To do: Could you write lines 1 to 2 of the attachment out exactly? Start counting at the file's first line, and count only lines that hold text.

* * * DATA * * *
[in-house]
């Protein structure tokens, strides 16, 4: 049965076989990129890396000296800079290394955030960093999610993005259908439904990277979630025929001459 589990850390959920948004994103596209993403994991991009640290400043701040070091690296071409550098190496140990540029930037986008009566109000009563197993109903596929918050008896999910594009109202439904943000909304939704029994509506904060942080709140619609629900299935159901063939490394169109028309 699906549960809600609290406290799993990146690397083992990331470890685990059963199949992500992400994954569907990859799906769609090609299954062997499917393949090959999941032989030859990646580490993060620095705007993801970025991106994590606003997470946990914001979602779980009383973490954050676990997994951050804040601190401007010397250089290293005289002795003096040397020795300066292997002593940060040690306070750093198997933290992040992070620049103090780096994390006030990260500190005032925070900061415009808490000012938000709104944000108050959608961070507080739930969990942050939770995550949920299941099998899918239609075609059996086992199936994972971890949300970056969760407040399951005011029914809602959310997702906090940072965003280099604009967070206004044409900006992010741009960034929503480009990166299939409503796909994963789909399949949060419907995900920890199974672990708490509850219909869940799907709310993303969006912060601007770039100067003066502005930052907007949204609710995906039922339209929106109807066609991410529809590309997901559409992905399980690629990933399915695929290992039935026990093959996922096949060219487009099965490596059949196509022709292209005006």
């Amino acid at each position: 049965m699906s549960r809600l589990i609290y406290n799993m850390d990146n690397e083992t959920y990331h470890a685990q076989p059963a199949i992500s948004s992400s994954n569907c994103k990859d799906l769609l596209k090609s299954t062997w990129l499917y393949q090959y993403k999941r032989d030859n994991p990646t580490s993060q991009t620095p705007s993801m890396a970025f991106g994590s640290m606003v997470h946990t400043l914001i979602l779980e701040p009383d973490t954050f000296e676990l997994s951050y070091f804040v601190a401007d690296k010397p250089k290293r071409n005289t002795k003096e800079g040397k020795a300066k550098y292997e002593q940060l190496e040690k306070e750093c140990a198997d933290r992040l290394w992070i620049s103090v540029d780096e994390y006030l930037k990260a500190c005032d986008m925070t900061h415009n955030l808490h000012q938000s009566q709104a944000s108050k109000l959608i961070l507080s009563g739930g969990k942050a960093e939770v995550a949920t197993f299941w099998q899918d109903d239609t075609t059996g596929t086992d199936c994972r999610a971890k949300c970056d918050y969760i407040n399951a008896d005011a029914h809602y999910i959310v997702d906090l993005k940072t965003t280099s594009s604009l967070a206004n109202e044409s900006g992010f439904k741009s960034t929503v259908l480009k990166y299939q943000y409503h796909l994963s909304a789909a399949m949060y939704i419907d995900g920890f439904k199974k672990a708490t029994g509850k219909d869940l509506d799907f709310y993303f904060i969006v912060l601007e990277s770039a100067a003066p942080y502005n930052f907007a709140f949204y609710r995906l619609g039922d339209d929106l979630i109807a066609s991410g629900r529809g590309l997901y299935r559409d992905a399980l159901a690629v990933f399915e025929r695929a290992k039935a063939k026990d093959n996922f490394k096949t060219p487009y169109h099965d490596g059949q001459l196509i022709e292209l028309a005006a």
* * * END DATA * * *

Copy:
[in-house]
């Protein structure tokens, strides 16, 4: 049965076989990129890396000296800079290394955030960093999610993005259908439904990277979630025929001459 589990850390959920948004994103596209993403994991991009640290400043701040070091690296071409550098190496140990540029930037986008009566109000009563197993109903596929918050008896999910594009109202439904943000909304939704029994509506904060942080709140619609629900299935159901063939490394169109028309 699906549960809600609290406290799993990146690397083992990331470890685990059963199949992500992400994954569907990859799906769609090609299954062997499917393949090959999941032989030859990646580490993060620095705007993801970025991106994590606003997470946990914001979602779980009383973490954050676990997994951050804040601190401007010397250089290293005289002795003096040397020795300066292997002593940060040690306070750093198997933290992040992070620049103090780096994390006030990260500190005032925070900061415009808490000012938000709104944000108050959608961070507080739930969990942050939770995550949920299941099998899918239609075609059996086992199936994972971890949300970056969760407040399951005011029914809602959310997702906090940072965003280099604009967070206004044409900006992010741009960034929503480009990166299939409503796909994963789909399949949060419907995900920890199974672990708490509850219909869940799907709310993303969006912060601007770039100067003066502005930052907007949204609710995906039922339209929106109807066609991410529809590309997901559409992905399980690629990933399915695929290992039935026990093959996922096949060219487009099965490596059949196509022709292209005006």